Last night we were camping again. It was really good to be back in the tent and, as we'd camped on sand in the Cedarberg mountains, the night was cool, but not cold.
At 05h30, Maxwell walked through camp waking everyone up. There were moans of disapproval from the French camp but generally, everyone was awake. Up and out for a shower and then back to the tent to start packing the bags. By this time, there was usually enough light to make do without the torch however, here, in the mountains, it was still dark. The sun had not managed to get above the peaks.
Once packed, I lowered the tent and went off for breakfast. This was the first morning camping for all and our guide was intending to teach the others how to pack their tents. Unfortunately, the French were going at it hammer and tongs and making a right pig's ear of doing things their own way. Once my tent was packed, I guided Andrea (the German) in the best way to pack the tent and, despite the fun and games, we were only three minutes late in leaving the camp site.
the hill, the door still on the roof, we returned to the main tarmac road and continued northwards. Scrub spread either side of the road, red sand peering through the grey bushes. A windsock indicated the presence of a private landing strip in the sand, its white gates looking out of place in the bleak scenery. The long straight road led northwards, undulating through the countryside.
An hour into the trip, the sun was beginning to climb but the temperature was already in the 80s. Vineyards spread out along the road, their neat rows providing some form of order in the otherwise haphazard rocky landscape.
We had a quick coffee stop during which the door on the roof was checked before continuing ever north. The landscape changed into semi-desert and began to repeat itself with telegraph poles stretching as far as the eye could see. The nests of Pied Crows occasionally perched on the pole whilst every so often, the birds themselves rested, their brilliant white vests gleaming against their black feathers in the sun.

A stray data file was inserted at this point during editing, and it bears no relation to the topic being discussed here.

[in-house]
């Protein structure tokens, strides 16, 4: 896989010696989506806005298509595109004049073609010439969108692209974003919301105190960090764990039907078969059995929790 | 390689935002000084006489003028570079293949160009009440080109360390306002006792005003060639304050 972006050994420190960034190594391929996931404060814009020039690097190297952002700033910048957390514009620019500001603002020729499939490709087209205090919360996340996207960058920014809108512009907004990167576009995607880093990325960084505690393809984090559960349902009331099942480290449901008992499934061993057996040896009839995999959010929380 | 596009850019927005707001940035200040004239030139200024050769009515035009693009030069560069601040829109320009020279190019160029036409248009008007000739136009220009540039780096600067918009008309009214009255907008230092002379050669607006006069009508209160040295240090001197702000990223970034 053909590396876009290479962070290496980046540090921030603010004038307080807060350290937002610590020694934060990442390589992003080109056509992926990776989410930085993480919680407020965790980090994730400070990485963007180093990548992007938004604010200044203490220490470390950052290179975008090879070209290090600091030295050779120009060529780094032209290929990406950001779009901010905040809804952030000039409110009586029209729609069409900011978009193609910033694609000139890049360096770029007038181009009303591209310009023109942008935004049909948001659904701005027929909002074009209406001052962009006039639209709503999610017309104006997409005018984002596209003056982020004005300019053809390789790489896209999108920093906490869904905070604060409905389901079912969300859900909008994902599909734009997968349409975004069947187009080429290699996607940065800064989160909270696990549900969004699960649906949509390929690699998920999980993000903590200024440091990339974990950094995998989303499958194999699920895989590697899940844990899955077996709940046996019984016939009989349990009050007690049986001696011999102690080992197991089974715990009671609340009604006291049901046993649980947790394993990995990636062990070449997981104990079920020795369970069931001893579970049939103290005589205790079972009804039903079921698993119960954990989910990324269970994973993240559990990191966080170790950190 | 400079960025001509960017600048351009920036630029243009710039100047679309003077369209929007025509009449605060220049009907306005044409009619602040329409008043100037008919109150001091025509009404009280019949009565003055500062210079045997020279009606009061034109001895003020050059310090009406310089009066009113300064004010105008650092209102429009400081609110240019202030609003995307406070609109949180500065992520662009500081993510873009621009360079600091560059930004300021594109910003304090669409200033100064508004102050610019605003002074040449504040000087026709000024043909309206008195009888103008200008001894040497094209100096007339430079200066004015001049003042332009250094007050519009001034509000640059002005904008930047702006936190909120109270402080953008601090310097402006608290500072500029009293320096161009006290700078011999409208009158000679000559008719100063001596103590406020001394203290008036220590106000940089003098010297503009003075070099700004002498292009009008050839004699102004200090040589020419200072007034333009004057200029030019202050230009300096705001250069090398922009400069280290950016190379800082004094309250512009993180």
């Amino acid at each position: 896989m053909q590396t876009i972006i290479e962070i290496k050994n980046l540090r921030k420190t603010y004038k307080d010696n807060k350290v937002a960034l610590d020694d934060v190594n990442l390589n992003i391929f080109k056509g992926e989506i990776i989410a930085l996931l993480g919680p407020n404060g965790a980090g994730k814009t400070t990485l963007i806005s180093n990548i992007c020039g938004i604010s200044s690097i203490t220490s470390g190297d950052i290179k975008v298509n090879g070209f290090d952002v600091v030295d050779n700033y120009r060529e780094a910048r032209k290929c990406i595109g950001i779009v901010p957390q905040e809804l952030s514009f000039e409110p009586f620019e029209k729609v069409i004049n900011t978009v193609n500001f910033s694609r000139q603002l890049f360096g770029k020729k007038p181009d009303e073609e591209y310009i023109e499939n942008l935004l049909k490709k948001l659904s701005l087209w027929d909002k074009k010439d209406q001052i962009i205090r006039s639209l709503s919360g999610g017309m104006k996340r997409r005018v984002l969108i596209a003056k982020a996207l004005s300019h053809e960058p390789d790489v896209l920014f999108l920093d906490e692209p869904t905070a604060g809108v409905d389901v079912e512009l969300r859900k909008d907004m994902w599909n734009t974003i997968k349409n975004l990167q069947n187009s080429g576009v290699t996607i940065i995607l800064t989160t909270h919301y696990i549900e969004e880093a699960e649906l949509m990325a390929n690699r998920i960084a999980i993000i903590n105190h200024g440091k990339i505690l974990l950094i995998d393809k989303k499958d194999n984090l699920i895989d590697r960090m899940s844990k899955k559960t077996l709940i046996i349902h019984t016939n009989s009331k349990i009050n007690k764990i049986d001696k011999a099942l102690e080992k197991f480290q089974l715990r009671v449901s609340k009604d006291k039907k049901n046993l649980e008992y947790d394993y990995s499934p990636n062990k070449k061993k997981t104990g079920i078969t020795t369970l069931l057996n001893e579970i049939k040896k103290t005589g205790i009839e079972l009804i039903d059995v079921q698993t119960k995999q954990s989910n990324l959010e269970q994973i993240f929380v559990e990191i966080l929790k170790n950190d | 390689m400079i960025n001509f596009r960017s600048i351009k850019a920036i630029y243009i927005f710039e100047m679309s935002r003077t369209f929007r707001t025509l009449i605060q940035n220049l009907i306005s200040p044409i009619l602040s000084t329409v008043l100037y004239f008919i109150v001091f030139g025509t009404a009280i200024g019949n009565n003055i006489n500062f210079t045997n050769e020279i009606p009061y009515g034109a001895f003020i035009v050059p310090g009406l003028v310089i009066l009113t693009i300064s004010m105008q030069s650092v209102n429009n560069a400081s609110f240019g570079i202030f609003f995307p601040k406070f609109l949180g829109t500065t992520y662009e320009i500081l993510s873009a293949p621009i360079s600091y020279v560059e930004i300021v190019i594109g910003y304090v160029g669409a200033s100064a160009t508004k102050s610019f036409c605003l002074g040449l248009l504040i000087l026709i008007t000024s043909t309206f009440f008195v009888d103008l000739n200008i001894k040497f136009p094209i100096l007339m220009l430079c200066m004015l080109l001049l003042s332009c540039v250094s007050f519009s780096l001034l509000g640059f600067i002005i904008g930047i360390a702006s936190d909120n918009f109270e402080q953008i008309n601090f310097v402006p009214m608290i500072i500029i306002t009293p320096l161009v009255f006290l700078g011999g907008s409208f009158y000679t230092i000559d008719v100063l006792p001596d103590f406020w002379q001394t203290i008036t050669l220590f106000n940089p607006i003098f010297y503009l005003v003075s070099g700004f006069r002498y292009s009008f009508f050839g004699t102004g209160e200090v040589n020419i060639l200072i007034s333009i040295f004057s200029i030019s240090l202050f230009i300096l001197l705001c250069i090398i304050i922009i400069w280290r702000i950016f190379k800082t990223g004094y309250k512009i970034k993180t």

At Springbok, we stopped to buy provisions. For some reason, the French decided to change their Euro into Rand rather than use
an ATM but were surprised when there were no banks open (it was Saturday). Even though money is available through the ATMs, they are not willing to use them.
Continuing northwards, without money, we stopped at a solitary tree just short of the Namibian border for lunch. It was here that we received news that our replacement truck was just a few miles behind and so, in the heat of the desert sun, we stripped the truck of everything we owned and piled it all under the tree.
To much relief, our new truck arrived some 30 minutes later and we set about transferring all our belongings and groceries. A check revealed that we didn't need to worry about tents and bedding although we did need to get some fresh water.
Running slightly behind schedule, we made the Namibian border and went to get our passports stamped (the 10th on this trip). Returning to the truck, we then drove the mile or so to the Namibian side and received the 11th stamp. Sadly, our guide's work permit hadn't arrived and so he had to revert to being driver, with Maxwell as guide.
After a wait, we
managed to get the appropriate approvals and headed into very different countryside. Desert was clearly around us and the only tarmaced road was that on which we were driving; all the roads leading off were gravel. After only a few miles, we pulled into Felix Unite camp and set up our tents by the Orange River. The green lawns of the camp site looked very out of place amongst the red desert rocks.
With darkness falling, the temperature is not falling in sympathy; it's looking to be a very hot night indeed.
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